Before Jeff and I started having children, we knew that we wanted prayer to be a part of our everyday family life, and that we wanted to share our faith with them from a very young age.  We imagined that it would be seamless - that because we were living our faith, our kids would just naturally pick up on it.  What I didn't realize was how much of my faith was an interior life, and when you have kids you have to dig deep to bring that to the surface - and communicate it to them in a way that is meaningful.  And that can be quite daunting.

Our first few years of family life were almost completely devoid of family prayer, save for the occasional Our Father (and of course, weekly Mass).  I struggled with how to talk to my toddlers and preschoolers about who Jesus was, and why He was important.  I wanted it to be so much more for them than just words that they say, or rituals they follow.  But how do you explain that in a child's terms?

Turns out, it's not nearly as complicated as I thought. They are quite capable of understanding a faith that is shared on their terms, and lived in their own family.  But I discovered something extraordinary along the way - in taking the opportunity to talk with them and answer their questions, I was forced to think about my own faith in ways that I have not done, probably since the early days of its first stirrings within me.  All these things that I hold so deeply within me I have somehow pushed "off out there", but when the kids ask questions I have to go back to the beginning, on the most basic level.  And it awakens in me a desire and an excitement that I have not felt in a long time.  The excitement, I suppose, of a little child.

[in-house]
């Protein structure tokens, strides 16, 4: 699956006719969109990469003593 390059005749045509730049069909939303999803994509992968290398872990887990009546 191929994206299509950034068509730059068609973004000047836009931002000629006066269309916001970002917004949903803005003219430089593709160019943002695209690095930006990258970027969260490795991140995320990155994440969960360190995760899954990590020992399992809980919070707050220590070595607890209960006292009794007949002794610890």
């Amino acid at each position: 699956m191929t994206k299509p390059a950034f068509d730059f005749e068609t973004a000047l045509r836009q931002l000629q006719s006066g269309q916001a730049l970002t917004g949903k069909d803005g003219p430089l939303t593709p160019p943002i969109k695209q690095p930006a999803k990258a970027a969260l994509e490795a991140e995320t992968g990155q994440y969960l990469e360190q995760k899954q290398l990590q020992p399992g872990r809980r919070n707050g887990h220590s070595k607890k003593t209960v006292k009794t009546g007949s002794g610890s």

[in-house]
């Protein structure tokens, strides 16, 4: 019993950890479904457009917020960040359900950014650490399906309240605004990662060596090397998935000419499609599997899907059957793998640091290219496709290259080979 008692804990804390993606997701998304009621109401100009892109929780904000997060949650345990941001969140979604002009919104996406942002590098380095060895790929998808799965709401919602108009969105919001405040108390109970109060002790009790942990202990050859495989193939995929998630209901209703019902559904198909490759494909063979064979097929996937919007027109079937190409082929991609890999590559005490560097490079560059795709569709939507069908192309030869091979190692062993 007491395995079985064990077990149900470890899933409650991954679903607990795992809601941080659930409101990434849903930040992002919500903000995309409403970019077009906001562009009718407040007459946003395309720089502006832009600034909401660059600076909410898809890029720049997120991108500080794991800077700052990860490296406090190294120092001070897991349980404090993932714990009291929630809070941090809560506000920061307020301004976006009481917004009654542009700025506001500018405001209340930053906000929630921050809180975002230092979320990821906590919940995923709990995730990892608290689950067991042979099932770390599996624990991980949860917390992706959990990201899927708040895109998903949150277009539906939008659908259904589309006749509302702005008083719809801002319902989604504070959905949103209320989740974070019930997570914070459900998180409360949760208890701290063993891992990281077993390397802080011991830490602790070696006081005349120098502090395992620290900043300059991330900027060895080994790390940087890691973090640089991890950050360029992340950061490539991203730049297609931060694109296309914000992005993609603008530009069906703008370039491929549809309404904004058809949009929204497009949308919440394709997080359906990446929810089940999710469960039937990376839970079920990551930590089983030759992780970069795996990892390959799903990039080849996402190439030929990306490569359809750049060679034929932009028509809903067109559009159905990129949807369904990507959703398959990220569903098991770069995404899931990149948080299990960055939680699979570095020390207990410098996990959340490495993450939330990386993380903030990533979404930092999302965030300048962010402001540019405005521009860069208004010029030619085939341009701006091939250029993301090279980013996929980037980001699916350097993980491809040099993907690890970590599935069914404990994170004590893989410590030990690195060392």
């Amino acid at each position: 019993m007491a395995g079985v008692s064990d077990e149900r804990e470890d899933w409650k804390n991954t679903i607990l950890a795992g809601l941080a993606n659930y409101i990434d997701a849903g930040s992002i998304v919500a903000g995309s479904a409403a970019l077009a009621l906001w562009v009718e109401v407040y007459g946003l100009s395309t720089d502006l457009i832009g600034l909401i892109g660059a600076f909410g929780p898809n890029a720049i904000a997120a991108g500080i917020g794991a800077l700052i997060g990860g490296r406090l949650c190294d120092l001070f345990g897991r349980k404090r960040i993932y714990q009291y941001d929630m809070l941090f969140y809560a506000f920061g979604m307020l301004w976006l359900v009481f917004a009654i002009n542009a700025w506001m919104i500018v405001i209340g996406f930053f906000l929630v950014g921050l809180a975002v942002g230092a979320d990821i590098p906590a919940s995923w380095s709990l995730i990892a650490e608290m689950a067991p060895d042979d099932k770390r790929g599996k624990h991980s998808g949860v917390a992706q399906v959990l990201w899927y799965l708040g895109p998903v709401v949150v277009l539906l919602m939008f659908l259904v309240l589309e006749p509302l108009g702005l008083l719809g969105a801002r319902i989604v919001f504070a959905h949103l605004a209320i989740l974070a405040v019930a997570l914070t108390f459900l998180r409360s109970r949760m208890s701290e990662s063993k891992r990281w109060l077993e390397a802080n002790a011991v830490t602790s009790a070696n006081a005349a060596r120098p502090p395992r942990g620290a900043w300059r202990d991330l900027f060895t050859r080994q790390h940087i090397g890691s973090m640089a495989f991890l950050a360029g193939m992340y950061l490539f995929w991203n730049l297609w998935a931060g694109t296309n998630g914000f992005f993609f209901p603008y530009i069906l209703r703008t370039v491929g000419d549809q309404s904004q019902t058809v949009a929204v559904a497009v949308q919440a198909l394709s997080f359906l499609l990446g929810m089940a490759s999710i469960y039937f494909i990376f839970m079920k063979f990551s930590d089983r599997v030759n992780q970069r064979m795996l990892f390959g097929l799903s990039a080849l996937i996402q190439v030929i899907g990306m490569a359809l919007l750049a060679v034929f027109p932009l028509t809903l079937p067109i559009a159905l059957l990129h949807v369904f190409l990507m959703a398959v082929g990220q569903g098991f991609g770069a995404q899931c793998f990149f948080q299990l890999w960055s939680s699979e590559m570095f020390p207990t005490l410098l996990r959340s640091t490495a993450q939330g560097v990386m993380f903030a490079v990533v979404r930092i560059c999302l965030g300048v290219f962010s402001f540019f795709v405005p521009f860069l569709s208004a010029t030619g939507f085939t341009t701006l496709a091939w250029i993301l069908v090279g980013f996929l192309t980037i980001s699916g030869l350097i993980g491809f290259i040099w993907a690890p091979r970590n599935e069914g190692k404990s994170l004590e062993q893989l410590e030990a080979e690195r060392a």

The kids making their way to the next station
This lent has been pretty much a write-off for me, spiritually.  I have not kept up with any of the extra prayer that I had set out to do, nor have I curbed any of the bad habits I set out to conquer.  This week, however, has been much different.  There is an outdoor way of the cross at our church two minutes from our house, and one afternoon while the baby was napping and my husband was home to stay with him, I took the rest of the kids over.  We printed off a children's version of the way of the cross, and just stopped at each station, talking about what happened to Jesus and what that must have felt like for him and the people around Him.  We also talked a lot about the ways in which we cause Jesus to suffer, and were thankful for all the suffering He endured for our sake.  I cannot tell you the last time I went through the way of the cross with such sincerity and devotion, and it was all under the direction of these beautiful little ones, who have a way of passing on a faith to me when all along I thought it was my job to pass it on to them.

I pray that the rest of this Easter season will be a blessing for everyone.  If you get a chance to talk to a little one in your life about it - do it!  Ask them questions, and listen to your answers.  You might be amazed at what the Lord opens up through the faith of a little child.

Pausing for reflection

Monday, April 2, 2012

Blooming Where We're Planted